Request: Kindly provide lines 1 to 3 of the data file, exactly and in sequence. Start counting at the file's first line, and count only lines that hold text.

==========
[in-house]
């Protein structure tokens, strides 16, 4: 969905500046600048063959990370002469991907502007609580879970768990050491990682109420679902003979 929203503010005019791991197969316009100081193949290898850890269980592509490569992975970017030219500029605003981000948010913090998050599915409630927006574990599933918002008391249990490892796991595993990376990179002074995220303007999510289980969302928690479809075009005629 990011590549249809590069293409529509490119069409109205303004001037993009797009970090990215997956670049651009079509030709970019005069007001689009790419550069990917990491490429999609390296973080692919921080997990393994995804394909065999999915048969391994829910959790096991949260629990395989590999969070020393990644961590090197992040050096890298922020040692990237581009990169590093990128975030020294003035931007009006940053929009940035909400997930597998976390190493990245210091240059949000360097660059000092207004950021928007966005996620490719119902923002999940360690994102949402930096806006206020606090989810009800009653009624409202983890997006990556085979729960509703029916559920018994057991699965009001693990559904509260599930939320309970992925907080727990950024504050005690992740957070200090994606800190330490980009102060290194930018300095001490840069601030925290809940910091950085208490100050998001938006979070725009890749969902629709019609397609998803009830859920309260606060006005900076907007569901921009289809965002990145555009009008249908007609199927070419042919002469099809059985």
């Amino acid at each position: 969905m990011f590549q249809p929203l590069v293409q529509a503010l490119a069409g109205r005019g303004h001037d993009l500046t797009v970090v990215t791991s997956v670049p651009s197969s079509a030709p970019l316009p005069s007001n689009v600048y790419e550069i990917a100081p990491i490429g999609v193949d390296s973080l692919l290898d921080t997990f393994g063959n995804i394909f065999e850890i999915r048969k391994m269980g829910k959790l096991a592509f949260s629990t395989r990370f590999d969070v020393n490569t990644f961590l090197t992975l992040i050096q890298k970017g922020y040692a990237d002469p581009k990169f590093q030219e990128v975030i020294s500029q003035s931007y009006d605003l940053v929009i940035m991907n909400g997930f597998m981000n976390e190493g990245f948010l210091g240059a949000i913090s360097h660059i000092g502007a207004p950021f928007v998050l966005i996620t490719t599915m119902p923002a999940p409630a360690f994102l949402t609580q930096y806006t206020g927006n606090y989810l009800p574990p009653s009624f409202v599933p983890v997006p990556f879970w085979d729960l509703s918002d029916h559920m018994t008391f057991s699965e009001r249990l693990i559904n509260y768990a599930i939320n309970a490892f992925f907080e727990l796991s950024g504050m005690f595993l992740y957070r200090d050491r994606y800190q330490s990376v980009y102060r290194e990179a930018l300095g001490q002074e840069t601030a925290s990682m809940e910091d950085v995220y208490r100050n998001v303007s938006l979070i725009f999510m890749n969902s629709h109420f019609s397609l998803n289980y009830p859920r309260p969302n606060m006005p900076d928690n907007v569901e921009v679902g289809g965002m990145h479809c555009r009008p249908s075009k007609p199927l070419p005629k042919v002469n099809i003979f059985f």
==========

[in-house]
């Protein structure tokens, strides 16, 4: 969905500046600048063959990370002469991907502007609580879970768990050491990682109420679902003979 929203503010005019791991197969316009100081193949290898850890269980592509490569992975970017030219500029605003981000948010913090998050599915409630927006574990599933918002008391249990490892796991595993990376990179002074995220303007999510289980969302928690479809075009005629 990011590549249809590069293409529509490119069409109205303004001037993009797009970090990215997956670049651009079509030709970019005069007001689009790419550069990917990491490429999609390296973080692919921080997990393994995804394909065999999915048969391994829910959790096991949260629990395989590999969070020393990644961590090197992040050096890298922020040692990237581009990169590093990128975030020294003035931007009006940053929009940035909400997930597998976390190493990245210091240059949000360097660059000092207004950021928007966005996620490719119902923002999940360690994102949402930096806006206020606090989810009800009653009624409202983890997006990556085979729960509703029916559920018994057991699965009001693990559904509260599930939320309970992925907080727990950024504050005690992740957070200090994606800190330490980009102060290194930018300095001490840069601030925290809940910091950085208490100050998001938006979070725009890749969902629709019609397609998803009830859920309260606060006005900076907007569901921009289809965002990145555009009008249908007609199927070419042919002469099809059985």
């Amino acid at each position: 969905m990011f590549q249809p929203l590069v293409q529509a503010l490119a069409g109205r005019g303004h001037d993009l500046t797009v970090v990215t791991s997956v670049p651009s197969s079509a030709p970019l316009p005069s007001n689009v600048y790419e550069i990917a100081p990491i490429g999609v193949d390296s973080l692919l290898d921080t997990f393994g063959n995804i394909f065999e850890i999915r048969k391994m269980g829910k959790l096991a592509f949260s629990t395989r990370f590999d969070v020393n490569t990644f961590l090197t992975l992040i050096q890298k970017g922020y040692a990237d002469p581009k990169f590093q030219e990128v975030i020294s500029q003035s931007y009006d605003l940053v929009i940035m991907n909400g997930f597998m981000n976390e190493g990245f948010l210091g240059a949000i913090s360097h660059i000092g502007a207004p950021f928007v998050l966005i996620t490719t599915m119902p923002a999940p409630a360690f994102l949402t609580q930096y806006t206020g927006n606090y989810l009800p574990p009653s009624f409202v599933p983890v997006p990556f879970w085979d729960l509703s918002d029916h559920m018994t008391f057991s699965e009001r249990l693990i559904n509260y768990a599930i939320n309970a490892f992925f907080e727990l796991s950024g504050m005690f595993l992740y957070r200090d050491r994606y800190q330490s990376v980009y102060r290194e990179a930018l300095g001490q002074e840069t601030a925290s990682m809940e910091d950085v995220y208490r100050n998001v303007s938006l979070i725009f999510m890749n969902s629709h109420f019609s397609l998803n289980y009830p859920r309260p969302n606060m006005p900076d928690n907007v569901e921009v679902g289809g965002m990145h479809c555009r009008p249908s075009k007609p199927l070419p005629k042919v002469n099809i003979f059985f």